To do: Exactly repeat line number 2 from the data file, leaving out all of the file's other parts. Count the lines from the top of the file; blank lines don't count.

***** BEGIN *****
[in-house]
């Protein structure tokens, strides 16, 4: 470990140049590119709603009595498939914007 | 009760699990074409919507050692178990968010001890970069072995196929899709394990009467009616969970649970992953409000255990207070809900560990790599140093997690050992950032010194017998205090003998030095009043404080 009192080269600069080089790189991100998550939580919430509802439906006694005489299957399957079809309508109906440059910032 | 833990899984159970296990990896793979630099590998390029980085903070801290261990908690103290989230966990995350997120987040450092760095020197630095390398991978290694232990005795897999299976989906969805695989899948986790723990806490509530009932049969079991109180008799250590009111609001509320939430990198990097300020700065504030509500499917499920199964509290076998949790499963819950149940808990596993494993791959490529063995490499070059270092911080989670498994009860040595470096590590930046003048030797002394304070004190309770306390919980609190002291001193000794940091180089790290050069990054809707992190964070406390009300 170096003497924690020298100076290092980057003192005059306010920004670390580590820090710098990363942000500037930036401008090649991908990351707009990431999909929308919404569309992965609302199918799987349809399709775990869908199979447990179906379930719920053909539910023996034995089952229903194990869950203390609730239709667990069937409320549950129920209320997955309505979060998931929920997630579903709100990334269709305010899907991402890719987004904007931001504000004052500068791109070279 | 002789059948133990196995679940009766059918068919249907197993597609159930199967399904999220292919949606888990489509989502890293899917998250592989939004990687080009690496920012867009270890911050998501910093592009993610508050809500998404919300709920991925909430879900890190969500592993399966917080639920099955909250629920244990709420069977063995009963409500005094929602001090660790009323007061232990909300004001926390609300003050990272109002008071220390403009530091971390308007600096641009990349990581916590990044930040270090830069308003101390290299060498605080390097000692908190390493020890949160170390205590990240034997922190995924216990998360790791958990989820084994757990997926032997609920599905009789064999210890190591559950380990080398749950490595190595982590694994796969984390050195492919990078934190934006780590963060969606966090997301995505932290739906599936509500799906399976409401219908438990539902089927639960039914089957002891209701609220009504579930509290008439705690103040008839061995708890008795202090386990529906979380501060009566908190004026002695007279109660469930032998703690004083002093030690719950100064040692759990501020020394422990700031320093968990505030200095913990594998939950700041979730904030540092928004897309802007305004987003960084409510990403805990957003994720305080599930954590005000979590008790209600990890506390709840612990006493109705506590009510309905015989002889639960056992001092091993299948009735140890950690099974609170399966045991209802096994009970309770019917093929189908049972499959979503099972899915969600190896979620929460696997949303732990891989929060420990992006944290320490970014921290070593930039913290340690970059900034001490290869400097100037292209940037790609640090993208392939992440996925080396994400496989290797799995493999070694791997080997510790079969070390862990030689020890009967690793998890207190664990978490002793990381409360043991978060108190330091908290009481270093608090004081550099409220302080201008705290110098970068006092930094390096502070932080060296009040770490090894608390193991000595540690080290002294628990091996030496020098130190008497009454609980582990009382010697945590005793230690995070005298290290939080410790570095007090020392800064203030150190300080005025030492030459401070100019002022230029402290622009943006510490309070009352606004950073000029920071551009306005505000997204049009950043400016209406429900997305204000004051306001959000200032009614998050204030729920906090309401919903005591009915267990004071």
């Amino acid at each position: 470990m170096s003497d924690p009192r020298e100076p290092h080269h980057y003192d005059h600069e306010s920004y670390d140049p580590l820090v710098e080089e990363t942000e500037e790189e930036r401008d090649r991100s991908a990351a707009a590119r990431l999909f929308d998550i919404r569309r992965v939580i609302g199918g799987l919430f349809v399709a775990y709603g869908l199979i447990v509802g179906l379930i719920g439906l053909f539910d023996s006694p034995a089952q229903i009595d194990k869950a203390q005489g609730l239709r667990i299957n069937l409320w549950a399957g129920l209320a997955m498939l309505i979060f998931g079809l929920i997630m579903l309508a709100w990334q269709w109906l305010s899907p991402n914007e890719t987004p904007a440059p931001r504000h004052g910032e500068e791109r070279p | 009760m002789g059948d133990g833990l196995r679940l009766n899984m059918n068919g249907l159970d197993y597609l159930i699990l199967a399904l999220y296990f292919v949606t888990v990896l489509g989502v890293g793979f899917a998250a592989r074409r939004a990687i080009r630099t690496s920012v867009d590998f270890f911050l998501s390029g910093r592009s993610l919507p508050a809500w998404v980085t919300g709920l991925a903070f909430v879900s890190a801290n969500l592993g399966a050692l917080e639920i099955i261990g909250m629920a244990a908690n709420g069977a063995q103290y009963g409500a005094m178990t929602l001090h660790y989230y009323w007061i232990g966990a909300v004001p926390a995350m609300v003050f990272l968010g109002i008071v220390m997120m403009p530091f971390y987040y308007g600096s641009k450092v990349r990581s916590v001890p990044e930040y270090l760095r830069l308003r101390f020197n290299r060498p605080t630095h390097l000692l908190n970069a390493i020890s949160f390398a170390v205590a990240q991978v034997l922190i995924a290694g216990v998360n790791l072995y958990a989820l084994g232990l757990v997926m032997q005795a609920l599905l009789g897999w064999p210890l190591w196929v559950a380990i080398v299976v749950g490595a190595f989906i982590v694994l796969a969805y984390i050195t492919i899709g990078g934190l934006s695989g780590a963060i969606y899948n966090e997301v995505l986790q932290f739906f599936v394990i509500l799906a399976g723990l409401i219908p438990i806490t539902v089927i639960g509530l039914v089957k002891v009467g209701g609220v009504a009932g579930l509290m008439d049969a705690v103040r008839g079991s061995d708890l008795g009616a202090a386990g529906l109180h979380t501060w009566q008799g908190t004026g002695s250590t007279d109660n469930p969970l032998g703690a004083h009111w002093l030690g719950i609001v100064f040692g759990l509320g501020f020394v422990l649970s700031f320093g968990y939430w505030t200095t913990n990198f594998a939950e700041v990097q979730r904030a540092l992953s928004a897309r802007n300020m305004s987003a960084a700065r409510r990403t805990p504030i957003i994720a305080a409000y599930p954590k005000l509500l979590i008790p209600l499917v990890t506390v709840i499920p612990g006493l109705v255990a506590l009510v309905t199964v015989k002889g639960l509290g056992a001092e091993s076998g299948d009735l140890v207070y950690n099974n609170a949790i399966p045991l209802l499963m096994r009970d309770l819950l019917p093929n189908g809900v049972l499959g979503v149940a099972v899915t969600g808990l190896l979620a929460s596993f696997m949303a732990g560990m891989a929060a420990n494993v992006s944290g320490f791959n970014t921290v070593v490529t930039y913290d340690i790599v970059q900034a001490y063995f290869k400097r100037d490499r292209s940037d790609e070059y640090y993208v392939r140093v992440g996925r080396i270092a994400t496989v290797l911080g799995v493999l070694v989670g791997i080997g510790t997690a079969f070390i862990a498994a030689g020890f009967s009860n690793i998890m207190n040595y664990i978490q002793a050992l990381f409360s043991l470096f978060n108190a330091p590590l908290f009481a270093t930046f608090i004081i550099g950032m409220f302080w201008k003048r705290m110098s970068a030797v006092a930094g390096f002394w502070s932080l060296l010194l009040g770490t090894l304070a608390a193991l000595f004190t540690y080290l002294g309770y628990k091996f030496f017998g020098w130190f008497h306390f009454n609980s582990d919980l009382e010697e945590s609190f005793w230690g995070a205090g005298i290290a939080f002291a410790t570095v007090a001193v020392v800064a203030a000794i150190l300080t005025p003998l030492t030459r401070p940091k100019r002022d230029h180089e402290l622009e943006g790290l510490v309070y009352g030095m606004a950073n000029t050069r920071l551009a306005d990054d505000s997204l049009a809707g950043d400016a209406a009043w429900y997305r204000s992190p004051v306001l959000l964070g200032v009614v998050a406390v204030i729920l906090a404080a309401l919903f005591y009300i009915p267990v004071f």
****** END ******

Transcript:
């Protein structure tokens, strides 16, 4: 470990140049590119709603009595498939914007 | 009760699990074409919507050692178990968010001890970069072995196929899709394990009467009616969970649970992953409000255990207070809900560990790599140093997690050992950032010194017998205090003998030095009043404080 009192080269600069080089790189991100998550939580919430509802439906006694005489299957399957079809309508109906440059910032 | 833990899984159970296990990896793979630099590998390029980085903070801290261990908690103290989230966990995350997120987040450092760095020197630095390398991978290694232990005795897999299976989906969805695989899948986790723990806490509530009932049969079991109180008799250590009111609001509320939430990198990097300020700065504030509500499917499920199964509290076998949790499963819950149940808990596993494993791959490529063995490499070059270092911080989670498994009860040595470096590590930046003048030797002394304070004190309770306390919980609190002291001193000794940091180089790290050069990054809707992190964070406390009300 170096003497924690020298100076290092980057003192005059306010920004670390580590820090710098990363942000500037930036401008090649991908990351707009990431999909929308919404569309992965609302199918799987349809399709775990869908199979447990179906379930719920053909539910023996034995089952229903194990869950203390609730239709667990069937409320549950129920209320997955309505979060998931929920997630579903709100990334269709305010899907991402890719987004904007931001504000004052500068791109070279 | 002789059948133990196995679940009766059918068919249907197993597609159930199967399904999220292919949606888990489509989502890293899917998250592989939004990687080009690496920012867009270890911050998501910093592009993610508050809500998404919300709920991925909430879900890190969500592993399966917080639920099955909250629920244990709420069977063995009963409500005094929602001090660790009323007061232990909300004001926390609300003050990272109002008071220390403009530091971390308007600096641009990349990581916590990044930040270090830069308003101390290299060498605080390097000692908190390493020890949160170390205590990240034997922190995924216990998360790791958990989820084994757990997926032997609920599905009789064999210890190591559950380990080398749950490595190595982590694994796969984390050195492919990078934190934006780590963060969606966090997301995505932290739906599936509500799906399976409401219908438990539902089927639960039914089957002891209701609220009504579930509290008439705690103040008839061995708890008795202090386990529906979380501060009566908190004026002695007279109660469930032998703690004083002093030690719950100064040692759990501020020394422990700031320093968990505030200095913990594998939950700041979730904030540092928004897309802007305004987003960084409510990403805990957003994720305080599930954590005000979590008790209600990890506390709840612990006493109705506590009510309905015989002889639960056992001092091993299948009735140890950690099974609170399966045991209802096994009970309770019917093929189908049972499959979503099972899915969600190896979620929460696997949303732990891989929060420990992006944290320490970014921290070593930039913290340690970059900034001490290869400097100037292209940037790609640090993208392939992440996925080396994400496989290797799995493999070694791997080997510790079969070390862990030689020890009967690793998890207190664990978490002793990381409360043991978060108190330091908290009481270093608090004081550099409220302080201008705290110098970068006092930094390096502070932080060296009040770490090894608390193991000595540690080290002294628990091996030496020098130190008497009454609980582990009382010697945590005793230690995070005298290290939080410790570095007090020392800064203030150190300080005025030492030459401070100019002022230029402290622009943006510490309070009352606004950073000029920071551009306005505000997204049009950043400016209406429900997305204000004051306001959000200032009614998050204030729920906090309401919903005591009915267990004071």